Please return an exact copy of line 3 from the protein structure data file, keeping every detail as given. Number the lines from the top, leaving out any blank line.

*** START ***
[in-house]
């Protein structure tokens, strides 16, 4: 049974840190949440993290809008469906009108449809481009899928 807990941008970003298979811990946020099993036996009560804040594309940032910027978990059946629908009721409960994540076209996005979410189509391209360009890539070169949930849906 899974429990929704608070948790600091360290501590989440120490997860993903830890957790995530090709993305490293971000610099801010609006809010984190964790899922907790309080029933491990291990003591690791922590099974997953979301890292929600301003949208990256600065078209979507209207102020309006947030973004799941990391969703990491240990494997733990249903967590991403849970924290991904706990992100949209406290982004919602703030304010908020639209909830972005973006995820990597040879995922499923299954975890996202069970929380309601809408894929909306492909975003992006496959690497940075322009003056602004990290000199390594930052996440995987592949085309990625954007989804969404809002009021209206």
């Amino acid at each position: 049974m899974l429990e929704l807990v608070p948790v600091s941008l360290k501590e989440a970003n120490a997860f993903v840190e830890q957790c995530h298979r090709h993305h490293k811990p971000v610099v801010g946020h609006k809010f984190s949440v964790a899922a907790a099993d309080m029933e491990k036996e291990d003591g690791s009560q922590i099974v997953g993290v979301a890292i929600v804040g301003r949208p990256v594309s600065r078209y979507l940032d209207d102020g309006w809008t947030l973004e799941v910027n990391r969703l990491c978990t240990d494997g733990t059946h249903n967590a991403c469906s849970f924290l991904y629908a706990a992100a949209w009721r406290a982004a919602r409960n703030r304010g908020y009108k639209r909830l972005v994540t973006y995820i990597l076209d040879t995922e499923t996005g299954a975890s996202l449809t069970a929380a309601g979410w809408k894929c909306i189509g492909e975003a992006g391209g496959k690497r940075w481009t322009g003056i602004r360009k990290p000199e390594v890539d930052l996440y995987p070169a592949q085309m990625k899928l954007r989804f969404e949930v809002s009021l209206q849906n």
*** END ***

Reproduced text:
């Amino acid at each position: 049974m899974l429990e929704l807990v608070p948790v600091s941008l360290k501590e989440a970003n120490a997860f993903v840190e830890q957790c995530h298979r090709h993305h490293k811990p971000v610099v801010g946020h609006k809010f984190s949440v964790a899922a907790a099993d309080m029933e491990k036996e291990d003591g690791s009560q922590i099974v997953g993290v979301a890292i929600v804040g301003r949208p990256v594309s600065r078209y979507l940032d209207d102020g309006w809008t947030l973004e799941v910027n990391r969703l990491c978990t240990d494997g733990t059946h249903n967590a991403c469906s849970f924290l991904y629908a706990a992100a949209w009721r406290a982004a919602r409960n703030r304010g908020y009108k639209r909830l972005v994540t973006y995820i990597l076209d040879t995922e499923t996005g299954a975890s996202l449809t069970a929380a309601g979410w809408k894929c909306i189509g492909e975003a992006g391209g496959k690497r940075w481009t322009g003056i602004r360009k990290p000199e390594v890539d930052l996440y995987p070169a592949q085309m990625k899928l954007r989804f969404e949930v809002s009021l209206q849906n």